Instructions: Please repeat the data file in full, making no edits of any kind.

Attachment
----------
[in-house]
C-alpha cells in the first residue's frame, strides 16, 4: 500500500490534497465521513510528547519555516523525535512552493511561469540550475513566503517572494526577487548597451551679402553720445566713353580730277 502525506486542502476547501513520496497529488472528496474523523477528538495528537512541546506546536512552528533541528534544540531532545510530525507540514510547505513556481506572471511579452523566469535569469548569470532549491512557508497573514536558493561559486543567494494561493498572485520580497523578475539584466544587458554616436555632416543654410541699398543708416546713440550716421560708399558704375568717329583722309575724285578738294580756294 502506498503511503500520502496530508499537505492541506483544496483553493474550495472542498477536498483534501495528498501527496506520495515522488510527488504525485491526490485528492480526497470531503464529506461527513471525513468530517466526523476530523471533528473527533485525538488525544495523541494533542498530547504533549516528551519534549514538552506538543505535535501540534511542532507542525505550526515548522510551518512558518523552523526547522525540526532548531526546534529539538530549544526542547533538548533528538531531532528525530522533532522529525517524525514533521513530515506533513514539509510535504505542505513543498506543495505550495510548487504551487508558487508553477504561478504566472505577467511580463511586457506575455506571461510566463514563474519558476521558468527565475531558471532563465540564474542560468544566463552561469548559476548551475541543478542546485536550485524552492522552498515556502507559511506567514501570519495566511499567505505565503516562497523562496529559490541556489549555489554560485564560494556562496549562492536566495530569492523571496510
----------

[in-house]
C-alpha cells in the first residue's frame, strides 16, 4: 500500500490534497465521513510528547519555516523525535512552493511561469540550475513566503517572494526577487548597451551679402553720445566713353580730277 502525506486542502476547501513520496497529488472528496474523523477528538495528537512541546506546536512552528533541528534544540531532545510530525507540514510547505513556481506572471511579452523566469535569469548569470532549491512557508497573514536558493561559486543567494494561493498572485520580497523578475539584466544587458554616436555632416543654410541699398543708416546713440550716421560708399558704375568717329583722309575724285578738294580756294 502506498503511503500520502496530508499537505492541506483544496483553493474550495472542498477536498483534501495528498501527496506520495515522488510527488504525485491526490485528492480526497470531503464529506461527513471525513468530517466526523476530523471533528473527533485525538488525544495523541494533542498530547504533549516528551519534549514538552506538543505535535501540534511542532507542525505550526515548522510551518512558518523552523526547522525540526532548531526546534529539538530549544526542547533538548533528538531531532528525530522533532522529525517524525514533521513530515506533513514539509510535504505542505513543498506543495505550495510548487504551487508558487508553477504561478504566472505577467511580463511586457506575455506571461510566463514563474519558476521558468527565475531558471532563465540564474542560468544566463552561469548559476548551475541543478542546485536550485524552492522552498515556502507559511506567514501570519495566511499567505505565503516562497523562496529559490541556489549555489554560485564560494556562496549562492536566495530569492523571496510